- Cannabis grown in unlicensed facilities in Canada by NYSE-listed CannTrust may have found its way to Australia via its distribution deal with Victorian medicinal marijuana company Cannatrek.
- The Australian Therapeutic Goods Administration said it is Canada's job to ensure exports are legal and that it hasn't been notified of any issues by the Canadian authorities. Cannatrek has not responded to requests for comment.
- However, cannabis industry expert Rhys Cohen told Business Insider Australia the government's response is "not good enough" and demonstrates the problems in Australia's system of importing the drug.
Australian consumers could be exposed to illegal and potentially even harmful batches of cannabis as the scandal surrounding Canadian medicinal marijuana company CannTrust heads down under.
The audit found the company was growing cannabis in five rooms at its facility in Vaughan, Ontario, which were not approved for cultivation or storage.
CannTrust claimed the products cultivated in the problematic rooms "passed quality control testing" by Health Canada and believes its products are safe. Despite this, its customer Ontario Cannabis Store has returned approximately $2.9 million worth of CannTrust product to the grower and Danish distributor StenoCare has quarantined its CannTrust imports.
StenoCare has also sounded the alarm on whether CannTrust products can be reliably considered "pesticide free" as the company has previously claimed.
The saga has sparked fears that Australian consumers could also be at risk by way of CannTrust's distribution agreement with Victorian medicinal marijuana company Cannatrek, which imports the drug to Australia to treat patients with approved chronic illnesses.
"A portion of the cannabis cultivated in the five rooms pending licensing would have been shipped" to Australia, a CannTrust spokesperson told Denver-based publication Marijuana Business Daily. Business Insider Australia has approached CannTrust for confirmation of these comments.
Cannatrek is the only Australian cannabis company with known ties to CannTrust, and cannabis industry expert Rhys Cohen told Business Insider Australia he'd be surprised if the Canadian company was quietly working with any other Australian distributors.
Cannatrek is listed as a licensed importer of medical cannabis on Australia's Office of Drug Control (ODC) website and recently made headlines when its proposed $160 million production facility near Shepparton was given the green light.
Cannatrek has not responded to multiple requests for comment and Business Insider Australia is not suggesting any wrongdoing by the company.
Asked whether it had any concerns about the CannTrust audit and prospect of illegal cannabis entering Australia, the Therapeutic Goods Administration effectively said it was Canada's problem.
"The Government of Canada is responsible for authorising all shipments of medicinal cannabis products from Canada to Australia, as required under the Single Convention on Narcotic Drugs 1961," a TGA spokesperson told Business Insider Australia.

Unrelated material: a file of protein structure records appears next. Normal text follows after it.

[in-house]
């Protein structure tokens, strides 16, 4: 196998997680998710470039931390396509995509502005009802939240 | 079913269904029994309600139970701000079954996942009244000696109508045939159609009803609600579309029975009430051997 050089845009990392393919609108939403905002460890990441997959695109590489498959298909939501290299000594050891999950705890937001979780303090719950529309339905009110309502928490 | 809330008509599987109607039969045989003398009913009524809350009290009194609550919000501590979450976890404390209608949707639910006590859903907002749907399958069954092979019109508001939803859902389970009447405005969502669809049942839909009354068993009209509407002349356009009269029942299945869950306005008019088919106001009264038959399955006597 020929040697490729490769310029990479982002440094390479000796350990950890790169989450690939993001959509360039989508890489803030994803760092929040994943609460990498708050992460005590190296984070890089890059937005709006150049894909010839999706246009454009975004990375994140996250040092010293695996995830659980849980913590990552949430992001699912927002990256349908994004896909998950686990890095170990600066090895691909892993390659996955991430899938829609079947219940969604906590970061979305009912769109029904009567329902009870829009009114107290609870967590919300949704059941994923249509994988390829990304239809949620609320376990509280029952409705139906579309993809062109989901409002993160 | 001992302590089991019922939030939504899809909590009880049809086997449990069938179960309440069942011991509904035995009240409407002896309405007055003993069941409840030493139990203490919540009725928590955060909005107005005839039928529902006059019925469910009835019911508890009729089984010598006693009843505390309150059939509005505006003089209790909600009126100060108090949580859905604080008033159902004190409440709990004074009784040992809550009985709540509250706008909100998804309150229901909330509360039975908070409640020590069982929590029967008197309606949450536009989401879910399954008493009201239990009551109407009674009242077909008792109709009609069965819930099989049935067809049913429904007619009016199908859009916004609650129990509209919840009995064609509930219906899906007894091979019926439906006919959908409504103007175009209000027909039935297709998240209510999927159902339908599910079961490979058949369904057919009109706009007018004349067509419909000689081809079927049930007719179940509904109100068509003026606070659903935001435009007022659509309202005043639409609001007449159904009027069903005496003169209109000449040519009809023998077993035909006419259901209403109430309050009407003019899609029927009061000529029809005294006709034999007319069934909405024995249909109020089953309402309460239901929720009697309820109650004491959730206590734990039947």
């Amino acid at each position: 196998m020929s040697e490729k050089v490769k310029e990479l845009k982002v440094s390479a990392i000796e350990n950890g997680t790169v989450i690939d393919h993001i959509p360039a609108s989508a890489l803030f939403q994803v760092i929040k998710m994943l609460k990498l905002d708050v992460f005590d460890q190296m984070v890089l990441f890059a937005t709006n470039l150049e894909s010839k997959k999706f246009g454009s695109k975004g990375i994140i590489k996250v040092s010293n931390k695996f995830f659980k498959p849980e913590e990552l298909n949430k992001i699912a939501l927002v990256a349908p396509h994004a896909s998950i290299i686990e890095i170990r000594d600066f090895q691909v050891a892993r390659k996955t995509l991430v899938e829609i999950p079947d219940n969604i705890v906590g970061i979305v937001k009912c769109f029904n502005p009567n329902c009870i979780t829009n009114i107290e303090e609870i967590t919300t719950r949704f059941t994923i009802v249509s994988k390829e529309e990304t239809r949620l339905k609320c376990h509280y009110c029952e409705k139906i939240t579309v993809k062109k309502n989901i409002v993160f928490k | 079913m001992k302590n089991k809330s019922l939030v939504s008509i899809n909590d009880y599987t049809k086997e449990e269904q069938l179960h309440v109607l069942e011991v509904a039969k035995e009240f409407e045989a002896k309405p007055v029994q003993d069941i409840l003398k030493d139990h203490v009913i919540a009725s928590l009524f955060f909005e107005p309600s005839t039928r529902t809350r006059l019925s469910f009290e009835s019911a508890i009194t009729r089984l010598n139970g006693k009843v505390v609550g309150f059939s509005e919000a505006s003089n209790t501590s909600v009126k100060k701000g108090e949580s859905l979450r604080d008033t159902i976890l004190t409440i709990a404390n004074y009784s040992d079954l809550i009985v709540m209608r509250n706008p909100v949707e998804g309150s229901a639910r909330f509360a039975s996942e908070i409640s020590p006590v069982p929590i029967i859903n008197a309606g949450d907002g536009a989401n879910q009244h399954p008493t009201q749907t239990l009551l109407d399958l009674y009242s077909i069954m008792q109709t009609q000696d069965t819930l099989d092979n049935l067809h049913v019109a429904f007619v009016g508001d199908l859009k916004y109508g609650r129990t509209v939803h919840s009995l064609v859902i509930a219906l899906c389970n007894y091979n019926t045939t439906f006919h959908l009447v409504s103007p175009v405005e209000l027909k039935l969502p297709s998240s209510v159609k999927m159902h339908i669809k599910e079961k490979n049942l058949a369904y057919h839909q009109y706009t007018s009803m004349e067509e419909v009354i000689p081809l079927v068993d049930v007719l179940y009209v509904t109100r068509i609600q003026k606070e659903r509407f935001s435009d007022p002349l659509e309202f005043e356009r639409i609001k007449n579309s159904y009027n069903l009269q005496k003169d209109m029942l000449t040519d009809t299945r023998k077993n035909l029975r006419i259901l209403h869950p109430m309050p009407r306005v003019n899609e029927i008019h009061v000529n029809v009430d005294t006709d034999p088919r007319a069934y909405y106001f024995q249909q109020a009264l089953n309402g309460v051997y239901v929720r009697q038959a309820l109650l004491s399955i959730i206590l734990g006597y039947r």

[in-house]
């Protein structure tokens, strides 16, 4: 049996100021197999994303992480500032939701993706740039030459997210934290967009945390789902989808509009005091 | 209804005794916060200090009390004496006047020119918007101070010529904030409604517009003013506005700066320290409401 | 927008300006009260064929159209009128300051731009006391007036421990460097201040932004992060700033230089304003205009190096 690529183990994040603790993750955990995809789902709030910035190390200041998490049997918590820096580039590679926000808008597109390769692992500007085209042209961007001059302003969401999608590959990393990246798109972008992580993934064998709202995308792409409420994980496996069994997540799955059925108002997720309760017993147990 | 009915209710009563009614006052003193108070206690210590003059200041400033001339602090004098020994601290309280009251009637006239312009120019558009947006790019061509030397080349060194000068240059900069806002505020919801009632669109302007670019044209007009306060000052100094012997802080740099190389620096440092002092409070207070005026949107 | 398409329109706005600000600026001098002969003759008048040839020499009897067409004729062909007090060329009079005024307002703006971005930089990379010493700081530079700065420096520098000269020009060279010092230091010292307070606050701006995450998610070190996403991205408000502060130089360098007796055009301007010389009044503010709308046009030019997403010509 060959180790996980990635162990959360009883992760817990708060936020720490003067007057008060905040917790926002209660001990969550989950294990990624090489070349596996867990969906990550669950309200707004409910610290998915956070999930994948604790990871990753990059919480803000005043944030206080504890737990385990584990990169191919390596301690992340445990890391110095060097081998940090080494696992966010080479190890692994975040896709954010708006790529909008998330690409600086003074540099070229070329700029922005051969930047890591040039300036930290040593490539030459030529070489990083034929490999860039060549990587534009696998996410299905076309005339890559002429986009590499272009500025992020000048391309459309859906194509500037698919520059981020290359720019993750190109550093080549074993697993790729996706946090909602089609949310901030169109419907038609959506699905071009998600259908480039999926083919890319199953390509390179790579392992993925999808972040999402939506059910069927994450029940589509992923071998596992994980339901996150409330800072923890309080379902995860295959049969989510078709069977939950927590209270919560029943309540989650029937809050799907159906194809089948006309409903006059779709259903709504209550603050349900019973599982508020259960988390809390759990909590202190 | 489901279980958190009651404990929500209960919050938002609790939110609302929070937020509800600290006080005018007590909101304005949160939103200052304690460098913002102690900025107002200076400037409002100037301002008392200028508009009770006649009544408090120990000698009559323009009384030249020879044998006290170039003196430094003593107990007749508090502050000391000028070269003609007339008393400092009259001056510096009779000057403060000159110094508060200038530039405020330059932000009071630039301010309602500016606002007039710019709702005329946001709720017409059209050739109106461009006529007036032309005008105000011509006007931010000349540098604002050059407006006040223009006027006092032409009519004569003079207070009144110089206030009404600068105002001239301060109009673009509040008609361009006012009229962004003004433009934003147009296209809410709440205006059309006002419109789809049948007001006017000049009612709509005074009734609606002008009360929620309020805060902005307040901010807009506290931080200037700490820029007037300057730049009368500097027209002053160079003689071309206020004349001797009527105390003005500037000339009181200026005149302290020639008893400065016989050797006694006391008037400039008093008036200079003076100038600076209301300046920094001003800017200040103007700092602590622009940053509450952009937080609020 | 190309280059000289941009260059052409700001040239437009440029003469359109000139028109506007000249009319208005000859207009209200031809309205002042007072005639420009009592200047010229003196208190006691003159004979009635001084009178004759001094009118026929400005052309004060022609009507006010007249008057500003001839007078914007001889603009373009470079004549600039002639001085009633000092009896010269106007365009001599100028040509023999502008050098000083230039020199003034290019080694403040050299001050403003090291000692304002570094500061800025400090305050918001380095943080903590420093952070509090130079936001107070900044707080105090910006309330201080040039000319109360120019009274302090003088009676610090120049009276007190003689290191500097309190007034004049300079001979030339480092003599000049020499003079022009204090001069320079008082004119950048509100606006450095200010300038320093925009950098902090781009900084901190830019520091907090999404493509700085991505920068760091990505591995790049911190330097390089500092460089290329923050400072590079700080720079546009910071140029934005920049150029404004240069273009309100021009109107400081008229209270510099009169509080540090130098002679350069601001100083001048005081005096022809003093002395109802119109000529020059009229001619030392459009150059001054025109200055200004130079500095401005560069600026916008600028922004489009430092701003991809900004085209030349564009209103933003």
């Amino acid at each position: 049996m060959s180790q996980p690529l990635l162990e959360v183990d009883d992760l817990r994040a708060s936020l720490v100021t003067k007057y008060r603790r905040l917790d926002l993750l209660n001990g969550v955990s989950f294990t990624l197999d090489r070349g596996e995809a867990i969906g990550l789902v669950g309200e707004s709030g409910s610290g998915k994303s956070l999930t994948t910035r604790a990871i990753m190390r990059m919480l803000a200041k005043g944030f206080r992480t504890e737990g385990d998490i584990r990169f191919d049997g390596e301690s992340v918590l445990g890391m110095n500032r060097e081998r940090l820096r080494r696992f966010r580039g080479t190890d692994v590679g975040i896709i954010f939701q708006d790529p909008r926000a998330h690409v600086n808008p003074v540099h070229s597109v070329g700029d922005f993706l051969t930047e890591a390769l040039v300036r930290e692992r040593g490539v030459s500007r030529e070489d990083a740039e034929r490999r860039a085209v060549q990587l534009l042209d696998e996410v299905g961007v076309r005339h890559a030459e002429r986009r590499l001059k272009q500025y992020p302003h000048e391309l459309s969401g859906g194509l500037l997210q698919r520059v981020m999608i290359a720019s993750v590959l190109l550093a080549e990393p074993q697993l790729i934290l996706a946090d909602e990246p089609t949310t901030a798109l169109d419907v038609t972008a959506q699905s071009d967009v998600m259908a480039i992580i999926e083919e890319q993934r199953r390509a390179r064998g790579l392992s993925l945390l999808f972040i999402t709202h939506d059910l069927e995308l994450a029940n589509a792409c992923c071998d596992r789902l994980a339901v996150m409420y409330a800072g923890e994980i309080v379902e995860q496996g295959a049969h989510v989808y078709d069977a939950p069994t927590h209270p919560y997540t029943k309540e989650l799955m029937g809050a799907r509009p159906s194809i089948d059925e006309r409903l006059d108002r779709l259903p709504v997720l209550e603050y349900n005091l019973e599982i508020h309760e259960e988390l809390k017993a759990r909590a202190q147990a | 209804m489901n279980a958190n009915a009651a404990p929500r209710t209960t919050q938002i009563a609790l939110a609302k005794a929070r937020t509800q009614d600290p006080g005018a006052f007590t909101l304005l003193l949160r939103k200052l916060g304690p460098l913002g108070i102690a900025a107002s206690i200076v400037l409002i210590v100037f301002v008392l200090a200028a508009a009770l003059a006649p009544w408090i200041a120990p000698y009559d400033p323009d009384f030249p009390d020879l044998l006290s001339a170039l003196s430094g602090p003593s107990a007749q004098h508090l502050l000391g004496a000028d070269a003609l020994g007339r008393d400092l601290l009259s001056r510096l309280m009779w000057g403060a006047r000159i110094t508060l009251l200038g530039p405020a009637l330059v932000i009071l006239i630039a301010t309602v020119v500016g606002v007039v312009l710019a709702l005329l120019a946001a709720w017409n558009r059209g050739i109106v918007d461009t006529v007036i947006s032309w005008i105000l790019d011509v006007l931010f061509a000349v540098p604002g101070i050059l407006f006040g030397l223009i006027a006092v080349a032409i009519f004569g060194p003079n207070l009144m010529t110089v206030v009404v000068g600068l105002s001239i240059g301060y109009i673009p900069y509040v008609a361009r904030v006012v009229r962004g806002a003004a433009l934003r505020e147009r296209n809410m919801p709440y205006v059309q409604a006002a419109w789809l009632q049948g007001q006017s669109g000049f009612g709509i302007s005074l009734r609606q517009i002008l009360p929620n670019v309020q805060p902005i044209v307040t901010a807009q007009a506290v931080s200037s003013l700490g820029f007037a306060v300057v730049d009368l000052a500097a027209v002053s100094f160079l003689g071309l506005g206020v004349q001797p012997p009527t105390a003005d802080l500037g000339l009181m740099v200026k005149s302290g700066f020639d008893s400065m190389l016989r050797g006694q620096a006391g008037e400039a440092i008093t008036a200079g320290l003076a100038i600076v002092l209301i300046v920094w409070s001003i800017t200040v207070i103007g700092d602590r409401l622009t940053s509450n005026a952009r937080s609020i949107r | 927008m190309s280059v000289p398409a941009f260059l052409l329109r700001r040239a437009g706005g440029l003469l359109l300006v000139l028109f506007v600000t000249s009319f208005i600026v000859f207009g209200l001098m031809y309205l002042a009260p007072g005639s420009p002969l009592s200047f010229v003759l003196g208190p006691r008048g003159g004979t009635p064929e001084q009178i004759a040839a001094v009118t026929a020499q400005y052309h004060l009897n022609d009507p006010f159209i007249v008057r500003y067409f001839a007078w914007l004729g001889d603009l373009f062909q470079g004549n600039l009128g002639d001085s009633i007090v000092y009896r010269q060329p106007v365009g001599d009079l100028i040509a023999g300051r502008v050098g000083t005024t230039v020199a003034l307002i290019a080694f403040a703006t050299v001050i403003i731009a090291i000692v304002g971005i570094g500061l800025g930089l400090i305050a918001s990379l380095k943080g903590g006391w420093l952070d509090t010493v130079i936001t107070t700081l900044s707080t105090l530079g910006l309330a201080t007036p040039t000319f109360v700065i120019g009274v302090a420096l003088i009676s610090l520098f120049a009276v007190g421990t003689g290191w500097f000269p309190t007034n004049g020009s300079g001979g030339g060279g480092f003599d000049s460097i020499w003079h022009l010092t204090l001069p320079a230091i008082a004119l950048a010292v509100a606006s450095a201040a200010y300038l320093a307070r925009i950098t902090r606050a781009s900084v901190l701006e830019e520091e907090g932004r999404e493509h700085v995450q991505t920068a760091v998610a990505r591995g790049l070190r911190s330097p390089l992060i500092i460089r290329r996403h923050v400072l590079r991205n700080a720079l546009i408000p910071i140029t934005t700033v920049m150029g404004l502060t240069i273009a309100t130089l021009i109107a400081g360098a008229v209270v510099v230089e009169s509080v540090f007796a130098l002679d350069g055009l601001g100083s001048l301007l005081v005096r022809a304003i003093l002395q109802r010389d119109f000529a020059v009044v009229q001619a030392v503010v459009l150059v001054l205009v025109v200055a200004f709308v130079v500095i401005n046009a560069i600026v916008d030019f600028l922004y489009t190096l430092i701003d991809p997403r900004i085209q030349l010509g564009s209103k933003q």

"At this time there has been no notification by the Government of Canada to Australia of any issues with shipments of medicinal cannabis products from Canada."
The TGA said it will continue to "monitor" the situation.
'Not good enough'
If cannabis grown in the five unlicensed CannTrust rooms did reach Australian shores, it's actually a really big deal, said Rhys Cohen of Cannabis Consulting Australia.
"This is a serious international issue and essentially means the government-approved import of illicit substances to Australia," said Cohen, who was formerly a senior project officer at the Lambert Initiative for Cannabinoid Therapeutics at the University of Sydney.
And that's assuming the product itself is pesticide-free, which Danish company StenoCare is not so sure of — otherwise there is an additional health and safety concern as well as a legal one.
While he makes clear that the Australian government probably couldn't have prevented the import of illegal cannabis, Cohen also said its reponse could have been better.
"This is a Health Canada problem," he said. "But [the TGA] could have been more responsive given the potential health risks to vulnerable Australians. To simply say that they haven't been notified by the Canadian authorities is not good enough.”
Keeping it local
Cohen explained that "routine batch testing" is not conducted on imported cannabis in Australia, with the responsibility lying with exporters.
The case shows the risks Australia faces relying on exporters to comply with the law, which begs the question: why are we even importing cannabis in the first place?
US-based cannabis executive Kevin Smith recently said Australia's "reputation for best agricultural practices, crop safety management systems and robust quality control" make it an ideal location for the cultivation of cannabis — so you'd think we'd simply avoid the headache of overseas suppliers and grow it here instead.
According to Cohen, there's a simple — if frustrating — answer to the question.
"The need to import cannabis to Australia is due to regulatory failure restricting local production," he said.
"The ODC has been underfunded and dysfunctional since the beginning. Licences frequently take more than a year to process and there are dozens of cases to prove that."
Documents obtained by The Australian newspaper under Freedom of Information laws back up Cohen's suggestion, showing government auditors found the level of resourcing at the ODC — which hands out and monitors cannabis licences in Australia — to be "unsustainable".
Until it solves this problem, the government might find itself in the embarrassing position of illegally importing weed more often.